Jeremy Taylor on the Eucharist  

Posted by Joe Rawls

Jeremy Taylor (1613-1667) lived during one of the most crucial periods in Anglican history.  Educated at Oxford, he enjoyed the patronage of Archbishop Laud, who gave him a fellowship at All Souls College as well as an appointment as royal chaplain.  As can be imagined, these royalist ties did him little good when Cromwell came to power, and after several stints in jail he spent most of the years of the Protectorate in semi-seclusion, as tutor to the children of a Welsh nobleman.  He took advantage of this time to produce most of his theological writings, which assure him a place within the pantheon of the "Caroline Divines".  His fortunes took an upswing with the restoration of Charles II, who named him bishop of Down, Connor, and Dromore in Ireland, as well as chancellor of Trinity College, Dublin.  Neither of these positions was a sinecure, since the college was in very poor shape and a number of his clergy had presbyterian sympathies, lacked episcopal ordination, and saw no reason why they should seek it from him. 

Taylor's output was voluminous and he wrote on a wide range of topics.  For his feastday I choose some of his thoughts on the Eucharist, taken from his 1653 book The Great Exemplar.  It can be found in the very useful Anglican Eucharistic Theology website.  Note references to "partaking in the Divine nature", analogous to the Eastern Christian concept of theosis.


[Christ's] power is manifest, in making the symbols to be the  the instruments of conveying himself to the spirit of the receiver:  he nourishes the soul with bread, and heals the body with a sacrament; he makes the body spiritual, by his graces there ministered, and makes the spirit to be united to his body, by a participation of the Divine nature.  In the sacrament, that body which is reigning in heaven is exposed upon the table of blessing; and his body, which was broken for us, is now broke again, and yet remains impassible.  Every consecrated portion of bread and wine does exhibit Christ entirely to the faithful receiver; and yet Christ remains one, while he is wholly ministered in ten thousand portions...God hath instituted the rite in visible symbols to make the secret grace as presential and discernable as it might; that by an instrument of sense, our spirits might be accomodated,as with an exterior object, to produce an internal act...Our wisest Master hath appointed bread and wine, that we may be corporally united to him; that as the symbols, becoming nutriment, are turned into the substance of our bodies; so Christ, being the food of our souls, should assimilate us, making us partakers of the Divine nature.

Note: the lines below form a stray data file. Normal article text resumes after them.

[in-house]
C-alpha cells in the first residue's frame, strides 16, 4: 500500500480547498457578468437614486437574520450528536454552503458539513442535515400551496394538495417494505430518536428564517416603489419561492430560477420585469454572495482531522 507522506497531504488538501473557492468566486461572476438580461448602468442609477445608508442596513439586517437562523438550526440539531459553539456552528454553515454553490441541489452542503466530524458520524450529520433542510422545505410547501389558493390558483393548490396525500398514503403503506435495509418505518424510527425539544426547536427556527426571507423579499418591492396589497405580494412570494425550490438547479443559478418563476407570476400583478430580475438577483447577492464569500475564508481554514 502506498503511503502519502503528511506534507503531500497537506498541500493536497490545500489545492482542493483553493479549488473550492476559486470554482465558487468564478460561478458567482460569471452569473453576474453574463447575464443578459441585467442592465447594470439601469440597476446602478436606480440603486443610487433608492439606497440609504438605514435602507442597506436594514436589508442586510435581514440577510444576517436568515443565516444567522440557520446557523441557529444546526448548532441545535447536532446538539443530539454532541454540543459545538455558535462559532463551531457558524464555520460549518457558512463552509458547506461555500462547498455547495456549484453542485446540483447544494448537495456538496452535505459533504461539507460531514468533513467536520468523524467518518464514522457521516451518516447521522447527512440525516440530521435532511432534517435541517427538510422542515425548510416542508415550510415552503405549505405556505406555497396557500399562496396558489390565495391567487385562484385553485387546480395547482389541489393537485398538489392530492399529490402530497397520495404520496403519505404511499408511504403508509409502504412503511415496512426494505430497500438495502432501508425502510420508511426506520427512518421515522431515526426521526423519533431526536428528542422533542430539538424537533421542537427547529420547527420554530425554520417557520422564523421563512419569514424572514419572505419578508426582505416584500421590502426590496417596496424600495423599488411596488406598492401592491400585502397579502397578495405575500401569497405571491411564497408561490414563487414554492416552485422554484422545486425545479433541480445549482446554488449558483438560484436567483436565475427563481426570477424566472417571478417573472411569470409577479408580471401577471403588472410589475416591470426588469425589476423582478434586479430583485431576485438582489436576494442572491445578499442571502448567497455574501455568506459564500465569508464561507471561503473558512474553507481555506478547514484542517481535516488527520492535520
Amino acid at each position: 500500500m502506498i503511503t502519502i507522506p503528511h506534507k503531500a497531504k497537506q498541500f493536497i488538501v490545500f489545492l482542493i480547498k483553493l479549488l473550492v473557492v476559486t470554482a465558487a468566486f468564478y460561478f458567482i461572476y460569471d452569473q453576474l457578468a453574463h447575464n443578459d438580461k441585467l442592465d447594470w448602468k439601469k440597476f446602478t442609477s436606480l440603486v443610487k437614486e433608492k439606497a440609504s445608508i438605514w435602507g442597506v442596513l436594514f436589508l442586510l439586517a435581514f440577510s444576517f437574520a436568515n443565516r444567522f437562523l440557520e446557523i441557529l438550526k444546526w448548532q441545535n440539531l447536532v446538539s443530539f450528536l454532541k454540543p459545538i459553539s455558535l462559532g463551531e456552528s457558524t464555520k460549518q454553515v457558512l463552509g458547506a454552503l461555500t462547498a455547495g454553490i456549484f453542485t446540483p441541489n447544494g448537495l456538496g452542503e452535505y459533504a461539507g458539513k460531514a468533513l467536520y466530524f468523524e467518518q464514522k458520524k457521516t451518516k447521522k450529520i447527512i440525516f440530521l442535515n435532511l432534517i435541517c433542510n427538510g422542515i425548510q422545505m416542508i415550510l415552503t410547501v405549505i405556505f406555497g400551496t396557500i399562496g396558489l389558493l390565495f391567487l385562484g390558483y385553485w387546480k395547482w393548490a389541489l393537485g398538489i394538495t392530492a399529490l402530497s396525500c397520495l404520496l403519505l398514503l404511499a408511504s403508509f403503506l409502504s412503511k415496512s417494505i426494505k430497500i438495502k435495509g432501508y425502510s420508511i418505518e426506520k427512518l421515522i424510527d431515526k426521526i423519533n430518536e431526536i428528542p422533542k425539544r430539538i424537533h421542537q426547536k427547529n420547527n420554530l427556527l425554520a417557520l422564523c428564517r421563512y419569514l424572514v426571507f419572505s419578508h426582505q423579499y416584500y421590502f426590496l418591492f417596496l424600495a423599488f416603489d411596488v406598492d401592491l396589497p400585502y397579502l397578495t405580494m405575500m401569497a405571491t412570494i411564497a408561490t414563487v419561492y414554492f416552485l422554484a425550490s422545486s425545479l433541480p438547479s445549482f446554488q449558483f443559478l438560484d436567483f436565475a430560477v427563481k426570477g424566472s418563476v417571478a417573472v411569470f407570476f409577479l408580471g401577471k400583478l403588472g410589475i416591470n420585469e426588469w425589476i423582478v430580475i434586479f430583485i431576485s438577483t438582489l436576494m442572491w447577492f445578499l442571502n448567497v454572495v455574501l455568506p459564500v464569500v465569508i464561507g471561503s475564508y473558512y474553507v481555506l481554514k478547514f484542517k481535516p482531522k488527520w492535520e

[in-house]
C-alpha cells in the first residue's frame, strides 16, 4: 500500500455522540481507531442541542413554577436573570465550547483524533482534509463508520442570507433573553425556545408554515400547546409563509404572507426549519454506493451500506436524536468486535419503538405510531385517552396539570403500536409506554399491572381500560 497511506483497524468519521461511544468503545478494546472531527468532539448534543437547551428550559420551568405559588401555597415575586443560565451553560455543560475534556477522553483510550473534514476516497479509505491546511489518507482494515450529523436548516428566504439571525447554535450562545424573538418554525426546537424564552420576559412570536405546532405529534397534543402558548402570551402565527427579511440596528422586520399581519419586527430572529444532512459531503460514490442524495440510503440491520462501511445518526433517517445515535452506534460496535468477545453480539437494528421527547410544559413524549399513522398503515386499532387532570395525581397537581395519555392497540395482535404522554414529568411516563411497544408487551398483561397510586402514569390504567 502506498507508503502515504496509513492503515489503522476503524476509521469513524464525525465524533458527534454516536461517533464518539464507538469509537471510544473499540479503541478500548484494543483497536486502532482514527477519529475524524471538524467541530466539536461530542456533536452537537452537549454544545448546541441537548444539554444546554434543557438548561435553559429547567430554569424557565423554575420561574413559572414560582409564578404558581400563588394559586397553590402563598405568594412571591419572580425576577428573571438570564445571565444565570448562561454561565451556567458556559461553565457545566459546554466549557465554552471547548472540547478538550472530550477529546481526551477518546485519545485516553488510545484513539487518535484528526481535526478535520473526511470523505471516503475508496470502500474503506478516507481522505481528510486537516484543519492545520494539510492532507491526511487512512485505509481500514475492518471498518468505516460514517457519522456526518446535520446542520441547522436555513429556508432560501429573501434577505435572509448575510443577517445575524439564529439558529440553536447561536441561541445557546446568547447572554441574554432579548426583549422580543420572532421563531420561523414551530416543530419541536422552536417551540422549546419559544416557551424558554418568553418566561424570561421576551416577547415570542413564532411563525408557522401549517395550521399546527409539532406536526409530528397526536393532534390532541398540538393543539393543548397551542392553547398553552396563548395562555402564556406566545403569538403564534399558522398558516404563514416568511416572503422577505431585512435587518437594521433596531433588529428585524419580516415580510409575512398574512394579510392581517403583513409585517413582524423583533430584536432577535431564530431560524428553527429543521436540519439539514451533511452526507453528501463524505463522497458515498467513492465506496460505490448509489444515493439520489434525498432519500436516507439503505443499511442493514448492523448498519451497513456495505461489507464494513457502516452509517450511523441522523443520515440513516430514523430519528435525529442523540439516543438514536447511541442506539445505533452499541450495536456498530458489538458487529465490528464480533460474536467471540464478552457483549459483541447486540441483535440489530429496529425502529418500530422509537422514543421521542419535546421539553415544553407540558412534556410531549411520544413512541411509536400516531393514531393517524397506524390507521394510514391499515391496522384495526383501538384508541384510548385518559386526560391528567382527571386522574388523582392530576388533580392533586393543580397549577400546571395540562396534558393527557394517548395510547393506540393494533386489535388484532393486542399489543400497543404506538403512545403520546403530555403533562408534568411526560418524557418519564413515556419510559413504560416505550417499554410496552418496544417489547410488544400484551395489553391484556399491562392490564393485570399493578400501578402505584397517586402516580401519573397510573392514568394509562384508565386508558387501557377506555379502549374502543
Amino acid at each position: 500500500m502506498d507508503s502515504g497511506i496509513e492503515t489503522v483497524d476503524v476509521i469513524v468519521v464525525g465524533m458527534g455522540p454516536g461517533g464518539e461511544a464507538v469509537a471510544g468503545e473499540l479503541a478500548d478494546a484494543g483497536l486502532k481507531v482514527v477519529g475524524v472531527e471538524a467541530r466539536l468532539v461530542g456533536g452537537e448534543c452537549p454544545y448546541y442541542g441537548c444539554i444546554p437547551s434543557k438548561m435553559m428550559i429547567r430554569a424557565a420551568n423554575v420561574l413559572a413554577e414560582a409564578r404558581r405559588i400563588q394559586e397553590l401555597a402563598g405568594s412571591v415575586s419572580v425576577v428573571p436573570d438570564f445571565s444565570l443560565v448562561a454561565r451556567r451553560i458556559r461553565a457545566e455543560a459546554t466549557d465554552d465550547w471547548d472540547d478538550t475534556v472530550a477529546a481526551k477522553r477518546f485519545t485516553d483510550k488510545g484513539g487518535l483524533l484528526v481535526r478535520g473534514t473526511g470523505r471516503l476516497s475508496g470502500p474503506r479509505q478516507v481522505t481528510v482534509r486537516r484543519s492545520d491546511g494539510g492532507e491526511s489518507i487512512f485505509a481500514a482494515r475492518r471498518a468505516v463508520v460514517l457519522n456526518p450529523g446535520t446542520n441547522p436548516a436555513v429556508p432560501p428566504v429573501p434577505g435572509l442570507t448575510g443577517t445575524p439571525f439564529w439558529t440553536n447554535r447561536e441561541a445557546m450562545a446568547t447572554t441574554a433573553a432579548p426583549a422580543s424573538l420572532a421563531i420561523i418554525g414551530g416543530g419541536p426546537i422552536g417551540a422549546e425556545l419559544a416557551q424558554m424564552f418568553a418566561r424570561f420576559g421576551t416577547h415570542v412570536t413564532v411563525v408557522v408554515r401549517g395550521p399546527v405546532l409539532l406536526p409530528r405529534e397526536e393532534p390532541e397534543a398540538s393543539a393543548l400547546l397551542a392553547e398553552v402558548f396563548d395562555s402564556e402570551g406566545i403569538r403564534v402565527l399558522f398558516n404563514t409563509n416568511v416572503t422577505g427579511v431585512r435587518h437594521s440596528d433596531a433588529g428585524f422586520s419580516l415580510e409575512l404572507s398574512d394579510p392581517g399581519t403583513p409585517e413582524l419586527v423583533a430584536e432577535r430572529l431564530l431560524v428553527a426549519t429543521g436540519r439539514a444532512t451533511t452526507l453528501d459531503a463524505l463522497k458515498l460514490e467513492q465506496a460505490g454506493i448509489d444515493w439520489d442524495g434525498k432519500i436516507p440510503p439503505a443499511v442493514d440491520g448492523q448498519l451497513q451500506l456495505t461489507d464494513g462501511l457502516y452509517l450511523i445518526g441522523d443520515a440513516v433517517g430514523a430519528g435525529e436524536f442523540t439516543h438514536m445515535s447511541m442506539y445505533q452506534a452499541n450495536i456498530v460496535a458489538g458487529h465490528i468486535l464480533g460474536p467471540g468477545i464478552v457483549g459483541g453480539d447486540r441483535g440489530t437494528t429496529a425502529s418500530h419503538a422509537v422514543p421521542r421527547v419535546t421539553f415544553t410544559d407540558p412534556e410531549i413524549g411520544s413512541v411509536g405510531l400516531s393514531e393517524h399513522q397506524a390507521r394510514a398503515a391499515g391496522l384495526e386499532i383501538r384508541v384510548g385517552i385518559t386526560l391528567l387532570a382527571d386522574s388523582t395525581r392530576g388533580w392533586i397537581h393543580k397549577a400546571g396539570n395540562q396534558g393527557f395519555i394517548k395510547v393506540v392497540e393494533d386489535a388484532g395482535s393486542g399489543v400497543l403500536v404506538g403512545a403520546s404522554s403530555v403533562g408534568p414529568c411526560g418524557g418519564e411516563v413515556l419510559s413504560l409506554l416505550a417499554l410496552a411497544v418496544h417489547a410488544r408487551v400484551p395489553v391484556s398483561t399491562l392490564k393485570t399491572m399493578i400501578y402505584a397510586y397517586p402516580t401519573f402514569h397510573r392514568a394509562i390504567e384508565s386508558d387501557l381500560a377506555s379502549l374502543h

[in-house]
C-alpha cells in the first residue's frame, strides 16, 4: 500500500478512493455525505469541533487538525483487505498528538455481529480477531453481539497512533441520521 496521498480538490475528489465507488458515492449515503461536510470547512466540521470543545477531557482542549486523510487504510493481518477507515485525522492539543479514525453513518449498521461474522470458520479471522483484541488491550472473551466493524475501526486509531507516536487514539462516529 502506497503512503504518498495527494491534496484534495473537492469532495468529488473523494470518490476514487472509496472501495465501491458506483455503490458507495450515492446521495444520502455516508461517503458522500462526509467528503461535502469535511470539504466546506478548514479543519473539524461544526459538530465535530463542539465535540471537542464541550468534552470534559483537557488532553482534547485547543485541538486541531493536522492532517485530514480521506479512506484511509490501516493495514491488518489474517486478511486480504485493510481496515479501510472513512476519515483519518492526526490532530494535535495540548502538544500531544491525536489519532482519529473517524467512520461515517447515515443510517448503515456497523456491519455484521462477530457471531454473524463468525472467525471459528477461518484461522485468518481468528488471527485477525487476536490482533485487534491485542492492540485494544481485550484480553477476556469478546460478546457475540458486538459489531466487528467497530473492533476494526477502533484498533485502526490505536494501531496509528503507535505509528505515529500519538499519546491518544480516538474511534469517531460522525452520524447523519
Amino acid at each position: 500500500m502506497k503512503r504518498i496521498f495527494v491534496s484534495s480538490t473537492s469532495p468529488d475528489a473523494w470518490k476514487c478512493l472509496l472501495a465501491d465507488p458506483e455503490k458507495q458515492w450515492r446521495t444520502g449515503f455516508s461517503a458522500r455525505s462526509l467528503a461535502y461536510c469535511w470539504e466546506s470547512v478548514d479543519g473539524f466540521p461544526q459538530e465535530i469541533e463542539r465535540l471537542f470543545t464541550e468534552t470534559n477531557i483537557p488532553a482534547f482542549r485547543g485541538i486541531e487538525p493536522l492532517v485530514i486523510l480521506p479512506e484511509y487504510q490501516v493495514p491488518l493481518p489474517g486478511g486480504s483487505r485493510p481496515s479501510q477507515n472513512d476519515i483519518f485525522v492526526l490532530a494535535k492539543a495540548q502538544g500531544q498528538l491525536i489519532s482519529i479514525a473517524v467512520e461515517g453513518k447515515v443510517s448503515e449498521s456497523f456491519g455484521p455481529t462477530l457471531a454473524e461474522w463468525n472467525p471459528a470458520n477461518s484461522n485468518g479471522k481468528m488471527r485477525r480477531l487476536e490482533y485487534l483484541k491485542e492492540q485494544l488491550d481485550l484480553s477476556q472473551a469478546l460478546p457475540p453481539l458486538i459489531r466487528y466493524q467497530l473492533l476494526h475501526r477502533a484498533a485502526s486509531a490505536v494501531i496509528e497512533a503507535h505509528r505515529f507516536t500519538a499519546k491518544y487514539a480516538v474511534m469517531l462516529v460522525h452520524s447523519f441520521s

Carthusian Thoughts on the Transfiguration  

Posted by Joe Rawls

In western Christianity the Carthusian monastic order best maintains the lifestyle of the original Desert Fathers.  The monks live as hermits in strictly enclosed "charterhouses" with no outside ministries, spending most of their time in their cells engaged in meditation and personal prayer.